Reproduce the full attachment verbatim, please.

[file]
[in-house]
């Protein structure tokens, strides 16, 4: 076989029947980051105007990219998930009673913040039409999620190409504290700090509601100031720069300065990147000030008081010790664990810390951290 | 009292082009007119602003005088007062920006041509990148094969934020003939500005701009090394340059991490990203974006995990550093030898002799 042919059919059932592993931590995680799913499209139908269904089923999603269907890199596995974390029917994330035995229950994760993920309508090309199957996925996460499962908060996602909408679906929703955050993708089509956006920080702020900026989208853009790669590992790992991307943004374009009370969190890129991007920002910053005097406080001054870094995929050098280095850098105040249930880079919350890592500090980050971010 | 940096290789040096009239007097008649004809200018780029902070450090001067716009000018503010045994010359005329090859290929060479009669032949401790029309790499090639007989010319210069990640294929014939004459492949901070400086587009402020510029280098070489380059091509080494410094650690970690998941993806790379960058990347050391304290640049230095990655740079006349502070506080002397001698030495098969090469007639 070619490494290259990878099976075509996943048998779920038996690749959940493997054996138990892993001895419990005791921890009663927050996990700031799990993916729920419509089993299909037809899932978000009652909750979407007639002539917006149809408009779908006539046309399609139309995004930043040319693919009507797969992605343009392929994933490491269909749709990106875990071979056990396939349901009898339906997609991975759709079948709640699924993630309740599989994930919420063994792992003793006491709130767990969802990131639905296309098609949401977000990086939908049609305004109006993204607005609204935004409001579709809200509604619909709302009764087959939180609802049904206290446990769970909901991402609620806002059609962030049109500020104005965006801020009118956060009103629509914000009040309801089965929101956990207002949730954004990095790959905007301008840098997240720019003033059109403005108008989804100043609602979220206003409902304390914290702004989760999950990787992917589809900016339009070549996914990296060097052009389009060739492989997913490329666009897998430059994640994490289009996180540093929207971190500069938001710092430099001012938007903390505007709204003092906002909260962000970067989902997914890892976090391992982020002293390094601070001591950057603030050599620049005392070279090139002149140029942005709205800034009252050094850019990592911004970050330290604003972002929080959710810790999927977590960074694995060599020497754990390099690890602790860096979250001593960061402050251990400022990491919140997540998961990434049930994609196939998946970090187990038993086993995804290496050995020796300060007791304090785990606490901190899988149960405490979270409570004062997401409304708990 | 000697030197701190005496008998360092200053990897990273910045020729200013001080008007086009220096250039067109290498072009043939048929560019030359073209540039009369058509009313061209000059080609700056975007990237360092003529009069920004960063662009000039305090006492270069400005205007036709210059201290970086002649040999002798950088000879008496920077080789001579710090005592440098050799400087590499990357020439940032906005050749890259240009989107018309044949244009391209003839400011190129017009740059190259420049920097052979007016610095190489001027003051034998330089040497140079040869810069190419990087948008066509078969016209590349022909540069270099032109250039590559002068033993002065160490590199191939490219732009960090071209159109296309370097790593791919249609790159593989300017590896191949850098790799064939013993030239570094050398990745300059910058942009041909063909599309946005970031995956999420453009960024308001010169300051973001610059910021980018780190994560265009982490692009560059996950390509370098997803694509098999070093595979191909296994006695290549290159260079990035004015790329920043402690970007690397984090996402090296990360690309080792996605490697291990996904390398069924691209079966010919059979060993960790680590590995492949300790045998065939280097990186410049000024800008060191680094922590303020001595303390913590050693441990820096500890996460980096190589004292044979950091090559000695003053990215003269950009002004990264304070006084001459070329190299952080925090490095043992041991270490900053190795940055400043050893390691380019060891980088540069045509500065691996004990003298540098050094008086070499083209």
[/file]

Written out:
[in-house]
């Protein structure tokens, strides 16, 4: 076989029947980051105007990219998930009673913040039409999620190409504290700090509601100031720069300065990147000030008081010790664990810390951290 | 009292082009007119602003005088007062920006041509990148094969934020003939500005701009090394340059991490990203974006995990550093030898002799 042919059919059932592993931590995680799913499209139908269904089923999603269907890199596995974390029917994330035995229950994760993920309508090309199957996925996460499962908060996602909408679906929703955050993708089509956006920080702020900026989208853009790669590992790992991307943004374009009370969190890129991007920002910053005097406080001054870094995929050098280095850098105040249930880079919350890592500090980050971010 | 940096290789040096009239007097008649004809200018780029902070450090001067716009000018503010045994010359005329090859290929060479009669032949401790029309790499090639007989010319210069990640294929014939004459492949901070400086587009402020510029280098070489380059091509080494410094650690970690998941993806790379960058990347050391304290640049230095990655740079006349502070506080002397001698030495098969090469007639 070619490494290259990878099976075509996943048998779920038996690749959940493997054996138990892993001895419990005791921890009663927050996990700031799990993916729920419509089993299909037809899932978000009652909750979407007639002539917006149809408009779908006539046309399609139309995004930043040319693919009507797969992605343009392929994933490491269909749709990106875990071979056990396939349901009898339906997609991975759709079948709640699924993630309740599989994930919420063994792992003793006491709130767990969802990131639905296309098609949401977000990086939908049609305004109006993204607005609204935004409001579709809200509604619909709302009764087959939180609802049904206290446990769970909901991402609620806002059609962030049109500020104005965006801020009118956060009103629509914000009040309801089965929101956990207002949730954004990095790959905007301008840098997240720019003033059109403005108008989804100043609602979220206003409902304390914290702004989760999950990787992917589809900016339009070549996914990296060097052009389009060739492989997913490329666009897998430059994640994490289009996180540093929207971190500069938001710092430099001012938007903390505007709204003092906002909260962000970067989902997914890892976090391992982020002293390094601070001591950057603030050599620049005392070279090139002149140029942005709205800034009252050094850019990592911004970050330290604003972002929080959710810790999927977590960074694995060599020497754990390099690890602790860096979250001593960061402050251990400022990491919140997540998961990434049930994609196939998946970090187990038993086993995804290496050995020796300060007791304090785990606490901190899988149960405490979270409570004062997401409304708990 | 000697030197701190005496008998360092200053990897990273910045020729200013001080008007086009220096250039067109290498072009043939048929560019030359073209540039009369058509009313061209000059080609700056975007990237360092003529009069920004960063662009000039305090006492270069400005205007036709210059201290970086002649040999002798950088000879008496920077080789001579710090005592440098050799400087590499990357020439940032906005050749890259240009989107018309044949244009391209003839400011190129017009740059190259420049920097052979007016610095190489001027003051034998330089040497140079040869810069190419990087948008066509078969016209590349022909540069270099032109250039590559002068033993002065160490590199191939490219732009960090071209159109296309370097790593791919249609790159593989300017590896191949850098790799064939013993030239570094050398990745300059910058942009041909063909599309946005970031995956999420453009960024308001010169300051973001610059910021980018780190994560265009982490692009560059996950390509370098997803694509098999070093595979191909296994006695290549290159260079990035004015790329920043402690970007690397984090996402090296990360690309080792996605490697291990996904390398069924691209079966010919059979060993960790680590590995492949300790045998065939280097990186410049000024800008060191680094922590303020001595303390913590050693441990820096500890996460980096190589004292044979950091090559000695003053990215003269950009002004990264304070006084001459070329190299952080925090490095043992041991270490900053190795940055400043050893390691380019060891980088540069045509500065691996004990003298540098050094008086070499083209």